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9.11: Types of Echinoderms

Difficulty Level: At Grade Created by: CK-12
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How can you find feathers in the ocean?

Birds aren't the only creatures that have feathers. One type of echinoderm, the feather star, has feathery arms. These animals don't fly or even move much at all. They usually cling to rocks, using a root-like structure.

Types of Echinoderms

The echinoderms can be divided into two major groups:

  1. Eleutherozoa are the echinoderms that can move. This group includes the starfish and most other echinoderms.
  2. Pelmatozoa are the immobile echinoderms. This group includes crinoids, such as the feather stars.

Listed below are the four main classes of echinoderms present in the Eleutherozoa Group (Table below).

Echinoderm Class Representative Organisms Characteristic
Asteroidea starfish and asteroids capture prey for their own food
Ophiuroidea brittle stars (Figure below) bottom feeders with long, narrow arms that allow relatively fast movement
Echinoidea sea urchins and sand dollars have movable spines
Holothuroidea sea cucumbers armless, elongated, generally soft-bodied animals

The giant red brittle star, an ophiuroid echinoderm.


Echinoderms are spread all over the world at almost all depths, latitudes, and environments in the ocean. Most feather stars (crinoids) live in shallow water. In the deep ocean, sea cucumbers are common, sometimes making up 90% of the organisms. Most echinoderms, however, are found in reefs just lying beneath the surface of the water. No echinoderms are found in freshwater habitats or on land. This makes Echinodermata the largest animal phylum to only have ocean-based species.

Do Echinoderms Move?

While almost all echinoderms live on the sea floor, some sea-lilies can swim at great speeds for brief periods of time, and a few sea cucumbers are fully floating. Some echinoderms find other ways of moving. For example, crinoids attach themselves to floating logs, and some sea cucumbers move by attaching to the sides of fish.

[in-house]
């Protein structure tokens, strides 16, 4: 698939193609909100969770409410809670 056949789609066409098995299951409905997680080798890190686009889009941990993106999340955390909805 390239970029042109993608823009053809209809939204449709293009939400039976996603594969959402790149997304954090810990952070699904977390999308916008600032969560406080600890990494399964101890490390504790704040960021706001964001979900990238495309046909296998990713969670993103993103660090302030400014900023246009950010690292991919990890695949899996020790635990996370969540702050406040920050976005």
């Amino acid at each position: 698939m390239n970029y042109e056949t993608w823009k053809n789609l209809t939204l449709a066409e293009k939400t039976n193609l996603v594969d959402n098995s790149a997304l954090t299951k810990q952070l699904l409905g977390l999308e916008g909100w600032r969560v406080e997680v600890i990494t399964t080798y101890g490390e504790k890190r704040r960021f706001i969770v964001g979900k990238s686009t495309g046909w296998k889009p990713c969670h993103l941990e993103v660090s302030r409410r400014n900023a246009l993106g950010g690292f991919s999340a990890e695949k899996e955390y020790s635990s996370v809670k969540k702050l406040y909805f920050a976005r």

On the underside side of a sea star, there are hundreds of tiny feet usually arranged into several rows on each ray of the star. These are called tube feet, or podia, and are filled with seawater in most echinoderms. The water vascular system within the body of the animal is also filled with seawater. By expanding and contracting chambers within the water vascular system, the echinoderm can force water into certain tube feet to extend them. The animal has muscles in the tube feet, which are used to retract them. By expanding and retracting the right tube feet in the proper order, the animal can walk.


  • crinoid: Echinoderm with a somewhat cup-shaped body and feathery arms.
  • feather star: Crinoid that is missing a stalk during the later part of its life cycle.


  • Echinoderms include the star fish, sea urchins, sand dollars, and feather stars.
  • Echinoderms are found in many different ocean environments, but most are found in reefs.


Use the resources below to answer the questions that follow.

  1. What is the difference between sea lilies and feather stars?
  2. Some crinoids can be seen at night in shallow tropical waters, but where have they been found to be most abundant?
  1. What kind of feeding behavior are these brittle stars displaying?
  2. How is this feeding behavior related to the ecosystem in which they live?
  1. Where is a sand dollar's mouth located?
  2. How do the sand dollars in this video feed? What are they eating?
  1. Where do sea cucumbers live?
  2. How do sea cucumbers eat?


  1. Name four examples of echinoderms.
  2. Where are most echinoderms found?




Echinoderm with a somewhat cup-shaped body and feathery arms.
feather star

feather star

Crinoid that is missing a stalk during the later part of its life cycle.

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Difficulty Level:
At Grade
7 , 8
Date Created:
Nov 29, 2012
Last Modified:
Jun 16, 2016
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